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How to Save Your Animals From Disaster

Written by PETA | May 4, 2011

After the nightmare of Hurricane Katrina—during which countless animals languished and died because their guardians were banned from taking them along during evacuations—FEMA has designated May 8 as National Animal Disaster Preparedness Day and is encouraging everyone to make emergency plans for their animal companions.

Cats and dogs aren’t any better equipped to survive an earthquake, a fire, a tornado, a flood, or a hurricane than we are, so it’s vital never to leave animals behind during a disaster. If emergency shelters refuse to accept animals, you and your animal companions may be able to stay with friends or family or at an animal-friendly hotel. Many hotels also waive “No animals allowed” policies during disasters.

Have your animals microchipped, and make sure that they wear secure, legible ID tags. Assemble an emergency kit with leashes, bowls, towels, blankets, litter pans and litter, and at least a week’s supply of food and medications. If you have no choice but to leave animals behind, leave out at least 10 days’ worth of dry food and water (fill sinks and every container you have), and place signs in windows and on doors indicating the number and type of animals inside—rescue teams may be able to save them.
 

 
Making emergency plans now will ensure that you and your animal companions can weather any storm.
 

Written by Lindsay Pollard-Post

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  • Kayla says:

    @ Ralphy The ones in Texas do not. In fact it is against health and safety codes for Texas emergency shelters. I have not worked in other states, so I can not say what they do or do not allow. I am glad to hear other places are beginning to allow it. @ Leathur, I am mildly allergic to cats too– but love my precious smokey, take Zyrtec and am fine– But not everyone has that luxury. What if there is a client at the shelter who can’t take medicine for any allergic reactions? Another law would be broken if shelter workers without a medical license were to dispense ANY medication, including over the counter. And it would be even foolisher to receive medicine from a stranger, someone hands me a pill says here take this, I’m not going to blindly follow them– even though with a medical license (paramedic and pre med) I would likely know what the pill is.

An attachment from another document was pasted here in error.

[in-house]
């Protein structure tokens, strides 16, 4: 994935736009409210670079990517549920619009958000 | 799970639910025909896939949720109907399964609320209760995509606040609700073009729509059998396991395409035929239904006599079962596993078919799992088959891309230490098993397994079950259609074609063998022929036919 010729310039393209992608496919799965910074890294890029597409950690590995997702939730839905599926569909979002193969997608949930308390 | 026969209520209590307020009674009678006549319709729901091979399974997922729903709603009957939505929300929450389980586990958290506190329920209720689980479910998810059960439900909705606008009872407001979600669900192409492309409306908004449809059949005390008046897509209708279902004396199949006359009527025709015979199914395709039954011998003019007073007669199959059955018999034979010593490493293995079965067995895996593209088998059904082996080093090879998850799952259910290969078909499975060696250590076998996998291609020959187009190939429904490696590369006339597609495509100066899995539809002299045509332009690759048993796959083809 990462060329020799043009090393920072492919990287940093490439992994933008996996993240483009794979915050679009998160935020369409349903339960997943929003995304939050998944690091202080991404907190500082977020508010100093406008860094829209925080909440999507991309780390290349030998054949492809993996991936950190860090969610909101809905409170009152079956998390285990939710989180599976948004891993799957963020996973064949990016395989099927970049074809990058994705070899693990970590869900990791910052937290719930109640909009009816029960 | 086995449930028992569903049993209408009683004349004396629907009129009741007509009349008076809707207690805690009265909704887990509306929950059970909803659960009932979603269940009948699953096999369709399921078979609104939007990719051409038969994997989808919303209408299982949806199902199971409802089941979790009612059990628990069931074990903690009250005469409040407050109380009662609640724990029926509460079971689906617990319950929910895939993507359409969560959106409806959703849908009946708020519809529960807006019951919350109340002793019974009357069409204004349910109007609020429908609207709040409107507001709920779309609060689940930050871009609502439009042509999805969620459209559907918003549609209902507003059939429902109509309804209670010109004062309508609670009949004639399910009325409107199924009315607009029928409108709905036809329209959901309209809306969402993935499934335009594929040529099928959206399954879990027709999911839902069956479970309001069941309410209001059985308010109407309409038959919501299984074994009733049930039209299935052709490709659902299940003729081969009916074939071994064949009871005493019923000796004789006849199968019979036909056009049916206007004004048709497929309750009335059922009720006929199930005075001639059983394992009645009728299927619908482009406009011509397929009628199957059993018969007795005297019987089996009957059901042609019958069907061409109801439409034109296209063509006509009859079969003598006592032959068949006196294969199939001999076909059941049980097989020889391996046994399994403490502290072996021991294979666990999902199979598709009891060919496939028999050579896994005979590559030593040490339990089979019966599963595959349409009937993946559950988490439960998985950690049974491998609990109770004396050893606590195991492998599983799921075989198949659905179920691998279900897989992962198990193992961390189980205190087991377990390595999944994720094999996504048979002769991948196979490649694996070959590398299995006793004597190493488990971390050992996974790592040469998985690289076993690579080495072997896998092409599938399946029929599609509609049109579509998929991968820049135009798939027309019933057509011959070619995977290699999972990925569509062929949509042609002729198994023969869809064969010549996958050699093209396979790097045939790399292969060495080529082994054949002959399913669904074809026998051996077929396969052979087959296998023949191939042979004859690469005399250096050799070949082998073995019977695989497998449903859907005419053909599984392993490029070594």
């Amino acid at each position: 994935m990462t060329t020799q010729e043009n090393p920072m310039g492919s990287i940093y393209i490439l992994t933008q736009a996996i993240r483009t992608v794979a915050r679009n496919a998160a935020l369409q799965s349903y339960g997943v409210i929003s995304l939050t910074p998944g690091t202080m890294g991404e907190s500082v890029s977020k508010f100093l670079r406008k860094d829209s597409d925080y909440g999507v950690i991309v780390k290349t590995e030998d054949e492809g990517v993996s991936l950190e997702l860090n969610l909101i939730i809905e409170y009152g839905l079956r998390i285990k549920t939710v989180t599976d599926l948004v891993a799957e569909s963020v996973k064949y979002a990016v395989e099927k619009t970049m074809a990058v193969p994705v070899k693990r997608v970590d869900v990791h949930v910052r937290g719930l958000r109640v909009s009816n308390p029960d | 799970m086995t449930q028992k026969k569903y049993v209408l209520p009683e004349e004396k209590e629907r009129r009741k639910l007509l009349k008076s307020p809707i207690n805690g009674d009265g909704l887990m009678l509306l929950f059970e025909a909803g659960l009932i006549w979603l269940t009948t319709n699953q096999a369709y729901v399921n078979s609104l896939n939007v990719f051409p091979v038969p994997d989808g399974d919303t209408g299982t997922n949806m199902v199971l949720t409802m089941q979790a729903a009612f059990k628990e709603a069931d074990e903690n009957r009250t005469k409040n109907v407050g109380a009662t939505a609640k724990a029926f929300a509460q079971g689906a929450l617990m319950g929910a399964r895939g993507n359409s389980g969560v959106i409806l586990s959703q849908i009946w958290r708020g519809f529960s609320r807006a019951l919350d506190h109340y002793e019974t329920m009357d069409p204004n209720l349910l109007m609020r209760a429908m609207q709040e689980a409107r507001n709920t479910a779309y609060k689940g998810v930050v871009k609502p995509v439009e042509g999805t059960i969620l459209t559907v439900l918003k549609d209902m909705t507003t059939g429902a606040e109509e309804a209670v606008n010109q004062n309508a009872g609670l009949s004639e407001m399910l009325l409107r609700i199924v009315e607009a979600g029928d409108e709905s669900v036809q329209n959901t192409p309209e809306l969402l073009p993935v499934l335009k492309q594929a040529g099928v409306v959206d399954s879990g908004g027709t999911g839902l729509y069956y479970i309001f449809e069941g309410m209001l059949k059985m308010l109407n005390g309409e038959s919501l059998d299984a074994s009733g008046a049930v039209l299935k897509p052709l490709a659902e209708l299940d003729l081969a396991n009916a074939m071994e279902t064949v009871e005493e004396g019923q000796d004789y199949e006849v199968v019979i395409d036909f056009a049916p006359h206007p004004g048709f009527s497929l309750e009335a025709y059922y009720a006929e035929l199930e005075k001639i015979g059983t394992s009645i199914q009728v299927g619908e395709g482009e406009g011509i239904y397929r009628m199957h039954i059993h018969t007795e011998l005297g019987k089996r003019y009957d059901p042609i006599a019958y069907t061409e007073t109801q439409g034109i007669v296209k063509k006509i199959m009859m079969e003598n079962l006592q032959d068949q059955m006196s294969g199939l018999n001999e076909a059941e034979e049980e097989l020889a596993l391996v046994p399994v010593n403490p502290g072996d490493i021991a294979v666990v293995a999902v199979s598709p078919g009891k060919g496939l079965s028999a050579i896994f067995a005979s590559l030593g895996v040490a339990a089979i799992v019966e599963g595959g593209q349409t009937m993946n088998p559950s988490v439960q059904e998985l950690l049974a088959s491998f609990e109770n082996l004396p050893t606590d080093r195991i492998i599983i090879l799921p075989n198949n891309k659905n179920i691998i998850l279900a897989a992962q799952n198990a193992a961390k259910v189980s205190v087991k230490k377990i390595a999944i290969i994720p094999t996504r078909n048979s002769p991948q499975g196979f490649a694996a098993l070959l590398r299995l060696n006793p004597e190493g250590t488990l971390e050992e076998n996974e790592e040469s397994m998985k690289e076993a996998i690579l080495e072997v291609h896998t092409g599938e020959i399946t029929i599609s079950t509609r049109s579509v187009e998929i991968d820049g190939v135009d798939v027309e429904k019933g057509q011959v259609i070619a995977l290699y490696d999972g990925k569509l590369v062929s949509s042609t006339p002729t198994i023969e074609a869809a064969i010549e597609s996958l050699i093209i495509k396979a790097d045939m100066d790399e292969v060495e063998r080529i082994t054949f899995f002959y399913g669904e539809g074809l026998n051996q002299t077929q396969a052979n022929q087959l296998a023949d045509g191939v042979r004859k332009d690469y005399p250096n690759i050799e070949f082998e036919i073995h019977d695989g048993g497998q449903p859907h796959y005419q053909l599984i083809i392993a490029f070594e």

• AshleyM says:

    I couldn’t leave my pets behind! They are Family! I’ve lived in Miami, and been through hurricanes so I know how bad it gets but I couldn’t leave them..

  • Leathur says:

    It is rediculous that shelters won’t permit people to bring their cats!Maybe some dogs bite but how many cats are attack cats?And as far as allergic people goes…I have a handful of friends who claim cat allergies.Truth is they just don’t like cats.My MOM is allergic YET she loves the cats and she takes red sinus pills and she is fine.I will NEVER leave my cat behind.

  • Leathur says:

    It is rediculous that shelters won’t permit people to bring their cats!Maybe some dogs bite but how many cats are attack cats?And as far as allergic people goes…I have a handful of friends who claim cat allergies.Truth is they just don’t like cats.My MOM is allergic YET she loves the cats and she takes red sinus pills and she is fine.I will NEVER leave my cat behind.

  • MA Moore says:

    I will never forget the Katrina disaster, one man and his dog were swimming along and a rescue boat offered to take the man but not the dog. The man replied, “my dog is my best friend and I am not leaving him”. I don’t know what happened to the pair, but I do believe rescuers are now required to take pets and people at the same time. What bothers me the most is the confined farm animals that have no means of escape during disasters. At least if they were required to open stalls doors and cages, the animals would have a fighting chance! Love to PETA!

  • Kayla says:

    Quote from Ralphy: “even the most domesticated pets will revert to their feral instincts in order to survive.” This is not true. Many animals, especially cats who have been de-clawed will not be able to survive torrential waters, high winds, and flying debris. I have worked with FEMA, CERT, and The Red Cross- none of their shelters allow pets except for service animals (seeing eye or seizure dogs for example). So wherever these “shelters that allow one pet” are, I would like to know……..I will tell you why they are not allowed. #1 – Safety – It isn’t always known how safe or dangerous an animal can be especially around children. # 2 – Health- What if another resident is allergic to one of the pets, it can cause anyphylactic shock. # 3 – Finally, liability. The shelter workers and other volunteers could potentially be sued in the case of a frightened dog attacking someone etc.